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EarthSky // Earth, Science Wire Release Date: Jan 20, 2016

View from space: Mississippi River flooding

Two satellite images show the contrast between the flooded Mississippi River this month and the same area last year. Check out the difference!

View larger. | January 11, 2016. Image credit: NASA

View larger. | January 11, 2016. Image credit: NASA

In early January 2016, communities along the southern reaches of the Mississippi River faced severe flooding from rains that fell weeks earlier and well to the north. These two NASA satellite images show the Mississippi River as it runs through southern Mississippi and Louisiana. The above image was acquired on January 11, 2016. The image below shows the river at a normal level last January (January 24, 2015.)

View larger. | January 24, 2015. Image credit: NASa

View larger. | January 24, 2015. Image credit: NASa

Heavy rains in December 2015 drenched parts of Missouri and Illinois, and the pulse of fresh water has finally reached Louisiana and Mississippi. On January 11, the U.S. Army Corps of Engineers opened the Bonnet Carré Spillway near New Orleans in preparation for the southward-moving pulse of flood water.

Substantial flooding is unusual on the Mississippi River in winter. As reported by Weather Underground, this event was only the second time that a winter flood has made the top-40 list of flood crests at St. Louis in more than 200 years of records. (The other flood occurred in December 1982 during a major El Niño.)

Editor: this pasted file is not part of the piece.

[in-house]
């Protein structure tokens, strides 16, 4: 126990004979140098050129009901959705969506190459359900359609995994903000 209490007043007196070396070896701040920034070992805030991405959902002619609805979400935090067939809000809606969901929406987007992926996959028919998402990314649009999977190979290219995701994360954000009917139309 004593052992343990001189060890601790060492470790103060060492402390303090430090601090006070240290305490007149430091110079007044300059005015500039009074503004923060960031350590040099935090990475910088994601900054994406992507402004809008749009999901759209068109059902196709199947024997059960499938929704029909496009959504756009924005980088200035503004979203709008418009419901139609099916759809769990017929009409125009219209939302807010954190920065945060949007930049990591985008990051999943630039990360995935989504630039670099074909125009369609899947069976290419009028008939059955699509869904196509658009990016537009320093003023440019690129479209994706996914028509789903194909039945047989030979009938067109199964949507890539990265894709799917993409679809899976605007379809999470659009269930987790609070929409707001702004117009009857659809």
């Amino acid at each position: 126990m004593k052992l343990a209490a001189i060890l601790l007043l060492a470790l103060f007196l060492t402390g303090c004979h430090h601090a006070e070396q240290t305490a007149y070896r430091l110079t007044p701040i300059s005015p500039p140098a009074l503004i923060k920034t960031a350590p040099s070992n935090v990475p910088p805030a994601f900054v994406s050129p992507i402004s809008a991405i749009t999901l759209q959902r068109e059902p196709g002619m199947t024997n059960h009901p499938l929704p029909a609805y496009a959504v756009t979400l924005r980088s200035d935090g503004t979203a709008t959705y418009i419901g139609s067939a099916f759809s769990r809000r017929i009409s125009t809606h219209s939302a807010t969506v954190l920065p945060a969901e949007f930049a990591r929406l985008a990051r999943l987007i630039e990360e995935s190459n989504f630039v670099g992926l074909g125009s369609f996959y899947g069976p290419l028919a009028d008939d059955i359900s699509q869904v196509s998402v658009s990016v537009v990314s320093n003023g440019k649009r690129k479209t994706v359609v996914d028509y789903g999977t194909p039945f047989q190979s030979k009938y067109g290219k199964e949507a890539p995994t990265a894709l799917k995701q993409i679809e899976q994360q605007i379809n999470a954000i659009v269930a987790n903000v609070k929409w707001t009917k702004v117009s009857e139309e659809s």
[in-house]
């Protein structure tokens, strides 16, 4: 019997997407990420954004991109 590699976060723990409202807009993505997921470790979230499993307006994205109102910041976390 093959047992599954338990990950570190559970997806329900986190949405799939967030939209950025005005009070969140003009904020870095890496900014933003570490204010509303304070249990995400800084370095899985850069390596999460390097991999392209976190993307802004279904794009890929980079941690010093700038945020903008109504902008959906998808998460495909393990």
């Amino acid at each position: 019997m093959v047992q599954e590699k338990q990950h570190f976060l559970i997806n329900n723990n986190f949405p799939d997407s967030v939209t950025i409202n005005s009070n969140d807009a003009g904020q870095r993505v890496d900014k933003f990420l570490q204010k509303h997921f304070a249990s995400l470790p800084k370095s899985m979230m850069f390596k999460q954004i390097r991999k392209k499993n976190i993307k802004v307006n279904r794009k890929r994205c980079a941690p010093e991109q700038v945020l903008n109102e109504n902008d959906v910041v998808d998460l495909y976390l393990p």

Before/after images of Interstate 44 flooded in Valley Park, Missouri.  Credit: AP Photo/Jeff Roberson and Google Earth

Before/after images of Interstate 44 flooded in Valley Park, Missouri. Credit: AP Photo/Jeff Roberson and Google Earth

According to John Kimball, a hydrology, ecology, and remote sensing expert at the University of Montana, the soil within the upper Missouri basin remained largely frozen. There was no rapid thaw or snowmelt that helped raise the river’s level. But elsewhere in the Mississippi Basin, precipitation that might typically fall as snow in December and January instead fell as rain. Kimball said:

There has been much higher than normal rainfall over the southern and central portion of the Mississippi basin this winter, attributed to the strong El Niño. This led to soil saturation and more rapid and abundant runoff than in a normal winter.

The saturated ground set the stage for the central and southern Mississippi basin to feel the effects of the approaching flood water.

Over the course of a few weeks, the excess water (with contributions from the Ohio and Missouri rivers) made its way south. When the top image was acquired on January 11, river gauge observations and forecasts for the Mississippi River in Natchez, Mississippi, showed that the river stood at about 16.5 meters (54 feet)—about 2 meters above flood stage—and still rising.

Farther south in Louisiana, the Bonnet Carré Spillway was opened for the 11th time in its history to reduce pressure on levees in southeast Louisiana. The spillway was erected in 1931 to control flooding in the Lower Mississippi Valley by diverting water to Lake Pontchartrain. According to Richard Kesel of Louisiana State University, the Morganza Spillway to the north had not been opened—indicative that flooding was not anticipated to be a huge problem.

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Bottom line: Two satellite images show the contrast between the flooded Mississippi River in January, 2016 and the same area last year, when the river was at a normal level.

Read more from NASA’s Earth Observatory